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1 review, 6 user ratings

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Man Trouble
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by Jack Sommersby

"As Funny as a Root Canal"
1 stars

The studio saw fit not to screen this for critics, and after watching it it's more than evident why.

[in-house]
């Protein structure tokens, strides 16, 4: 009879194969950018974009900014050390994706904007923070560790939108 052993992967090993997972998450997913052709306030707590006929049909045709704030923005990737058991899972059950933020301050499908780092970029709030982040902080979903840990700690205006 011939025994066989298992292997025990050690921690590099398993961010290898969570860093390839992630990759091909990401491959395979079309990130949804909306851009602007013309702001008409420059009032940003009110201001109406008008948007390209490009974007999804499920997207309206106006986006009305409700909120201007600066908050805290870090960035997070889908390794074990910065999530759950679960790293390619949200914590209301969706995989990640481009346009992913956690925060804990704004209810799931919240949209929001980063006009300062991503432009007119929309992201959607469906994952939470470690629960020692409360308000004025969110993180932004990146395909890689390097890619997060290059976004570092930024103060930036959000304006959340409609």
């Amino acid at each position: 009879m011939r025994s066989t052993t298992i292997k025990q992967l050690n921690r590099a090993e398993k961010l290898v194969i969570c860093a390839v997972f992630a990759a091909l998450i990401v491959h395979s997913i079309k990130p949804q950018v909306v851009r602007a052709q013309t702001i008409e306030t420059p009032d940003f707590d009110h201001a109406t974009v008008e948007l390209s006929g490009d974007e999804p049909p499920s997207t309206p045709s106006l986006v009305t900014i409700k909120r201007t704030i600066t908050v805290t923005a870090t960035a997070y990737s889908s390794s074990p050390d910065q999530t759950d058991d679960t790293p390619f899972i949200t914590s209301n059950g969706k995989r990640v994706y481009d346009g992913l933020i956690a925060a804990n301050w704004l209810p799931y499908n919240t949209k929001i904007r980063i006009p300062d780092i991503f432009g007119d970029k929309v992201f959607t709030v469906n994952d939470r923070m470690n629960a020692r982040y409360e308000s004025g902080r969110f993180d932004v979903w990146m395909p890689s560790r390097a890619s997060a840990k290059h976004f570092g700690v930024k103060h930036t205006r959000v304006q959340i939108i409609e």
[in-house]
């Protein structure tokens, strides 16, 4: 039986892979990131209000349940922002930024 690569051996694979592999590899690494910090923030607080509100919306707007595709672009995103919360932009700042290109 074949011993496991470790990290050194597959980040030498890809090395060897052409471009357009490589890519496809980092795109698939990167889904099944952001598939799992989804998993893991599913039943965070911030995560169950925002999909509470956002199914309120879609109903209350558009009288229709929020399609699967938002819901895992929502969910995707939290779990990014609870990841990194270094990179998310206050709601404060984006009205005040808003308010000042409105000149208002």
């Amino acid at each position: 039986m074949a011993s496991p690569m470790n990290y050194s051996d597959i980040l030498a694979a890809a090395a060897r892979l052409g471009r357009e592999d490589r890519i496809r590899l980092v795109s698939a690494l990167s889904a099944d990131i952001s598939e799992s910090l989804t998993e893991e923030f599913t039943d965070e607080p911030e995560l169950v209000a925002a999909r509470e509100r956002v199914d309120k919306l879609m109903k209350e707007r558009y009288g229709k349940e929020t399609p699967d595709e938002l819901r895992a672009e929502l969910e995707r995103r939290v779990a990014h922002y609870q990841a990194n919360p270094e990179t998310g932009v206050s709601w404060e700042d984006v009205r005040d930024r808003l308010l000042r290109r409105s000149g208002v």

Jack Nicholson's engaging performance as a hustling, financially troubled security-dog trainer is the only reason to get involved in the excruciatingly awful so-called comedy Man Trouble. Actually, Nicholson should be given some kind of medal not only for putting in way more effort than the terrible screenplay is even remotely worthy of but for agreeing to the project in the first place out of loyalty to screenwriter Carole Eastman and director Bob Rafelson, both of whom were responsible for 1970's Five Easy Pieces, with Rafelson having also directed Nicholson in Head, The King of Marvin Gardens and The Postman Always Rings Twice, and Eastman having scripted the Nichsolon/Warren Beatty The Fortune. The result is catastrophic -- a movie so bad on so many levels it's somewhat fascinating to watch, like a train wreck happening in slow-motion right in front of your eyes. Which is a shame because not only does Nicholson deliver commendable work, but two celebrated technicians, production designer Mel Bourne and cinematographer Stephen H. Burum, don't lay down on the job, either. This is a motion picture by a major studio, 20th Century Fox, and while we can see Nicholson's motive for helping some friends out, didn't at least one studio exec bother to read the script before green-lighting the project? Nicholson's Harry Bliss, who's in marriage counseling with his always-nagging Japanese wife he calls Iwo Jima, is hired by recently-divorced opera singer Joan Spruance (Ellen Barkin) for guard-dog protection: after coming home to a ransacked apartment committed by an unknown perpetrator, with the Los Angeles area currently being terrorized by a serial killer nicknamed The Westside Slasher, she moves into her wealthy sister's huge Los Angeles home; but with the maid going away for the weekend, nervous about being alone she employs Harry, who, up to his eyebrows in debt, is impressed by the million-dollar property and infatuated with the lovely Joan. A romance soon develops, with Harry neglecting to mention he's married, and Joan continuing to get harassed by way of threatening letters and phone messages. And in a particularly inane subplot, Joan's sister Andy (Beverly D'Angelo) is kidnapped by henchmen of her wealthy ex-lover Redmond Layls (Harry Dean Stanton) who's taken exception to Andy's tell-all manuscript detailing his numerous shady business deals.